The researchers hypothesised that people with lipodystrophy would have poorer clinical outcomes in the follow-up period. In fact, the opposite turned out to be the case, and the difference was quite significant. Between 1999 and 2015 the mortality rate in people who had had any lipodystrophy was 0.9% a year but in people without it, it was 2.1% a year – more than double. The association was even more marked when lipoatrophy was considered alone, with mortality of 0.8% in those who had it versus 2.4% in those who did not – three times the death rate. When lipohypertrophy was considered by itself, the rate among people who developed it was 1.0% a year and 1.6% in people without it – still raised, but in this case the difference was not statistically significant.
Similarly, the risk of developing an AIDS-related condition during the follow-up period was lower in people with lipodystrophy (1.55% versus 2.8% without lipodystrophy) and in people with lipoatrophy (1.8% with it and 2.8% without). Again, the rate for people with lipohypertrophy was lower, but not significantly so (1.7% with it, 2.3% without).
Certain medical conditions were more likely in people with lipodystrophy than those without. High blood pressure was 1.7 times as common in people with lipodystrophy, twice as common when lipoatrophy was considered alone, and 2.5 times as common in people with lipohypertrophy. Type 2 diabetes was 2.5 times as common in people with either fat loss or fat gain. There was also a non-significantly raised risk of cardiovascular disease.
Conversely, end-stage liver disease was only a quarter as common in people with lipoatrophy (no one with lipohypertrophy had it – it was rare, with only 18 cases). There was also a non-significantly lower risk of fractures, neurocognitive impairment and chronic obstructive pulmonary disease (COPD).
How to explain these results? The researchers did find a positive association between lipodystrophy and some morbidities. However it appears that these were outweighed by other factors, and presenter Esteban Martinez believes that the most significant one was simply that lipodystrophy was a marker for better adherence to ART. In other words, the HIV-suppressing properties of ART overcame any adverse side-effects of the drugs or of susceptibility to them, producing greater viral suppression (though this was not measured during follow-up as such), fewer AIDS-related conditions and lower mortality.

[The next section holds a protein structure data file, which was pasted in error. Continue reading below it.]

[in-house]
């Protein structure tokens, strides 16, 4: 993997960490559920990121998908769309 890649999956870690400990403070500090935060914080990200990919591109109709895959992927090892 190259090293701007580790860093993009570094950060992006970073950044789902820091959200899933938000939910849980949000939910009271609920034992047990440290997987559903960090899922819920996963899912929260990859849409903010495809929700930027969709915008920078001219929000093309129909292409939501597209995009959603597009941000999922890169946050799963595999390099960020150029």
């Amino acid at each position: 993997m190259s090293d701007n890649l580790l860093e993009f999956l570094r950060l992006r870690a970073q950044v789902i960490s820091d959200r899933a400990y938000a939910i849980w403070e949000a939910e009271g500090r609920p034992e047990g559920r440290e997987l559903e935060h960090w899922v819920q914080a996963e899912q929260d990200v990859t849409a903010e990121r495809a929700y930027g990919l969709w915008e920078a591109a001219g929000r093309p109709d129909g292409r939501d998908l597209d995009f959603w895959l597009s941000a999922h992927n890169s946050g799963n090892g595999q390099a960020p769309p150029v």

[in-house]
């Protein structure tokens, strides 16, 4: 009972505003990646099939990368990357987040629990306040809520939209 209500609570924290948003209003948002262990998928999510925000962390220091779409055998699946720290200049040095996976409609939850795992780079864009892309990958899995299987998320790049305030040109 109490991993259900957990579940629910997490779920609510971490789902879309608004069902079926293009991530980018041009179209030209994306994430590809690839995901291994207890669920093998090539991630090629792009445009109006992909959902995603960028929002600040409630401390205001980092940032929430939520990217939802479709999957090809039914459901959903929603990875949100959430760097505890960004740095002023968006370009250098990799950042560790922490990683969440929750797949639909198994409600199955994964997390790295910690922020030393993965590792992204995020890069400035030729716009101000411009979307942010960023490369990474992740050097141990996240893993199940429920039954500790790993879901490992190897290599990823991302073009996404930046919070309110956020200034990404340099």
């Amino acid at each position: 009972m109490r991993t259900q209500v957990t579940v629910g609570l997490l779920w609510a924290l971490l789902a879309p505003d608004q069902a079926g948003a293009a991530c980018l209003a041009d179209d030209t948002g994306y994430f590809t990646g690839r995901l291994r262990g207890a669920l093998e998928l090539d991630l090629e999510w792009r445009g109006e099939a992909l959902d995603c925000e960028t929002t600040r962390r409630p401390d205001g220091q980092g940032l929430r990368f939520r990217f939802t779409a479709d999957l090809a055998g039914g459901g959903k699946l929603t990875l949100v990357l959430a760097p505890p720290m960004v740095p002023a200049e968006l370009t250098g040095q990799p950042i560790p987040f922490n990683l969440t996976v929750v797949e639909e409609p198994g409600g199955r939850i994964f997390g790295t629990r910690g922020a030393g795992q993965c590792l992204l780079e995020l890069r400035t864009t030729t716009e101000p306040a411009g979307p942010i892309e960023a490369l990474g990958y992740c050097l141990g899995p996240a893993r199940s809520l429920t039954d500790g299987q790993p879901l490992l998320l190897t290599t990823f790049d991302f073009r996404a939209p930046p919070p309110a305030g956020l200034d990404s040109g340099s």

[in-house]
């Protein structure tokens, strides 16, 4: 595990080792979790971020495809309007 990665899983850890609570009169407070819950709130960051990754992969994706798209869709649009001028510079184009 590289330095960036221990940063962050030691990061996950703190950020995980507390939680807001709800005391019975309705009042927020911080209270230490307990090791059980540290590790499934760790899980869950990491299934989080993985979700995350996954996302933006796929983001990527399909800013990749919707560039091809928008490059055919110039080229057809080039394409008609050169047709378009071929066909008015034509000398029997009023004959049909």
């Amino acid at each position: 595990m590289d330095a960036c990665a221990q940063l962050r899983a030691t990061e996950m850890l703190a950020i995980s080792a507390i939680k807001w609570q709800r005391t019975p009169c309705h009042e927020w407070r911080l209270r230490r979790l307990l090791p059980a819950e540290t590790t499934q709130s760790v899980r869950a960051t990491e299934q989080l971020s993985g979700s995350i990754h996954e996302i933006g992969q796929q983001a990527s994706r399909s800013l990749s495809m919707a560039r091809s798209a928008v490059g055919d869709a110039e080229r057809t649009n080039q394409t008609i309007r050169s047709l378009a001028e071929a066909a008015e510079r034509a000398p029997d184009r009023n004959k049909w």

Dr Martinez compared his findings to those of the SMART study in 2006. In this important study, it had been hypothesised that the side-effects of ART would lead to poorer clinical outcomes in people with higher CD4 counts and the benefits of viral suppression would only outweigh them in people with lower ones. This turned out not to be the case; suppressing HIV turned out to be so beneficial that side-effects did not cancel out its impact. Studies since then such as START have confirmed that the same applies at higher CD4 counts. This study finds that the same applies even when considering one of the most notorious side-effects of antiretroviral drugs by itself.
Dr Martinez said he did not minimise the psychological impact of lipodystrophy. But he commented: “For patients developing lipoatrophy, their suffering was not in vain; they were able to avoid more AIDS events and survive longer.”
Martinez E et al. Long-term impact of lipodystrophy on the risk of morbidity and mortality: a 20-year longitudinal cohort study. International Congress on Drug Therapy in HIV Infection (HIV Glasgow), Glasgow, abstract O213, 2016.